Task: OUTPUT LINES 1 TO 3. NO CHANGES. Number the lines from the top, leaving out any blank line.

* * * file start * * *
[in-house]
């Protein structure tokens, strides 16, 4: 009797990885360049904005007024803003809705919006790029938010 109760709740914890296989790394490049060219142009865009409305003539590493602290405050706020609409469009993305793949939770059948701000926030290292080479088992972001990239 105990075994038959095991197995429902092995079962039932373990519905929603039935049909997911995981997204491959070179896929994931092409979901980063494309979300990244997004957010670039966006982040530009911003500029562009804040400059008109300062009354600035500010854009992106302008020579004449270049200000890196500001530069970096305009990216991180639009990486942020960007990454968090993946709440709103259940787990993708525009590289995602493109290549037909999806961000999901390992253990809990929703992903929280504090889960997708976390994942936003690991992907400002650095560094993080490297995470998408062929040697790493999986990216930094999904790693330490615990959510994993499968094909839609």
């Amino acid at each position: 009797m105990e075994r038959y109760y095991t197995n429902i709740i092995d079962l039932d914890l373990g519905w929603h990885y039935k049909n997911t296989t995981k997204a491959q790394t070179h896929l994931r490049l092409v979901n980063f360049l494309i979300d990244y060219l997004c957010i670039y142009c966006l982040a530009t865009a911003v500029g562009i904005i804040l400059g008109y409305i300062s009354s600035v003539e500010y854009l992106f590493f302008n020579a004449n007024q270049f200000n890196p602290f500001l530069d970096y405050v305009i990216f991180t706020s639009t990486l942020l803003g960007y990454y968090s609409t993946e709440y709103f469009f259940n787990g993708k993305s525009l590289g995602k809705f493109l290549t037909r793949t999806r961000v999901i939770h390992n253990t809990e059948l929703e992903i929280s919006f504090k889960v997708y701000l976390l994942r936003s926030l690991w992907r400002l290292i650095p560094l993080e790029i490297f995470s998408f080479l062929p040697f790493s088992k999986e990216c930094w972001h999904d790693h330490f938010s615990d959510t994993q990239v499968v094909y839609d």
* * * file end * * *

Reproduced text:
[in-house]
């Protein structure tokens, strides 16, 4: 009797990885360049904005007024803003809705919006790029938010 109760709740914890296989790394490049060219142009865009409305003539590493602290405050706020609409469009993305793949939770059948701000926030290292080479088992972001990239 105990075994038959095991197995429902092995079962039932373990519905929603039935049909997911995981997204491959070179896929994931092409979901980063494309979300990244997004957010670039966006982040530009911003500029562009804040400059008109300062009354600035500010854009992106302008020579004449270049200000890196500001530069970096305009990216991180639009990486942020960007990454968090993946709440709103259940787990993708525009590289995602493109290549037909999806961000999901390992253990809990929703992903929280504090889960997708976390994942936003690991992907400002650095560094993080490297995470998408062929040697790493999986990216930094999904790693330490615990959510994993499968094909839609």
């Amino acid at each position: 009797m105990e075994r038959y109760y095991t197995n429902i709740i092995d079962l039932d914890l373990g519905w929603h990885y039935k049909n997911t296989t995981k997204a491959q790394t070179h896929l994931r490049l092409v979901n980063f360049l494309i979300d990244y060219l997004c957010i670039y142009c966006l982040a530009t865009a911003v500029g562009i904005i804040l400059g008109y409305i300062s009354s600035v003539e500010y854009l992106f590493f302008n020579a004449n007024q270049f200000n890196p602290f500001l530069d970096y405050v305009i990216f991180t706020s639009t990486l942020l803003g960007y990454y968090s609409t993946e709440y709103f469009f259940n787990g993708k993305s525009l590289g995602k809705f493109l290549t037909r793949t999806r961000v999901i939770h390992n253990t809990e059948l929703e992903i929280s919006f504090k889960v997708y701000l976390l994942r936003s926030l690991w992907r400002l290292i650095p560094l993080e790029i490297f995470s998408f080479l062929p040697f790493s088992k999986e990216c930094w972001h999904d790693h330490f938010s615990d959510t994993q990239v499968v094909y839609d």